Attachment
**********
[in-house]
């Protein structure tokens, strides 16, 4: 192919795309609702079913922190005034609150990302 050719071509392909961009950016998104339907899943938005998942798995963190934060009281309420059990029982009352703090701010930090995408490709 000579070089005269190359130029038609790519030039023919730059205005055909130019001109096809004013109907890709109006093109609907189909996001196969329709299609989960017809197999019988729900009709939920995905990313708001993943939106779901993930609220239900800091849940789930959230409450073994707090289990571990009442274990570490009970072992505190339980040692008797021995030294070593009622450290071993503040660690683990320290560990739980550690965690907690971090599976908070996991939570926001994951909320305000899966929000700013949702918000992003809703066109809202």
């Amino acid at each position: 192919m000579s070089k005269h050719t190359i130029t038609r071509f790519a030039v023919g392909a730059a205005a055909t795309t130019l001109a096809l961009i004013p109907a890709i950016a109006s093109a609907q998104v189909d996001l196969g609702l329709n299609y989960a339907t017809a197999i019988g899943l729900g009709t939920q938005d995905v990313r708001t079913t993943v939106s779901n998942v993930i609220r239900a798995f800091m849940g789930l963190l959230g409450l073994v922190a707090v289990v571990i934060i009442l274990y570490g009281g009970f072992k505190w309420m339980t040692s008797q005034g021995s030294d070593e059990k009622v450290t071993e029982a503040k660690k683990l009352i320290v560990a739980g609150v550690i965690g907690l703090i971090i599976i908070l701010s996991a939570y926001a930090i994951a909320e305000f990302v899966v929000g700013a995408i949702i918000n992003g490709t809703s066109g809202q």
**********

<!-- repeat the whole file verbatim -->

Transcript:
[in-house]
């Protein structure tokens, strides 16, 4: 192919795309609702079913922190005034609150990302 050719071509392909961009950016998104339907899943938005998942798995963190934060009281309420059990029982009352703090701010930090995408490709 000579070089005269190359130029038609790519030039023919730059205005055909130019001109096809004013109907890709109006093109609907189909996001196969329709299609989960017809197999019988729900009709939920995905990313708001993943939106779901993930609220239900800091849940789930959230409450073994707090289990571990009442274990570490009970072992505190339980040692008797021995030294070593009622450290071993503040660690683990320290560990739980550690965690907690971090599976908070996991939570926001994951909320305000899966929000700013949702918000992003809703066109809202």
């Amino acid at each position: 192919m000579s070089k005269h050719t190359i130029t038609r071509f790519a030039v023919g392909a730059a205005a055909t795309t130019l001109a096809l961009i004013p109907a890709i950016a109006s093109a609907q998104v189909d996001l196969g609702l329709n299609y989960a339907t017809a197999i019988g899943l729900g009709t939920q938005d995905v990313r708001t079913t993943v939106s779901n998942v993930i609220r239900a798995f800091m849940g789930l963190l959230g409450l073994v922190a707090v289990v571990i934060i009442l274990y570490g009281g009970f072992k505190w309420m339980t040692s008797q005034g021995s030294d070593e059990k009622v450290t071993e029982a503040k660690k683990l009352i320290v560990a739980g609150v550690i965690g907690l703090i971090i599976i908070l701010s996991a939570y926001a930090i994951a909320e305000f990302v899966v929000g700013a995408i949702i918000n992003g490709t809703s066109g809202q």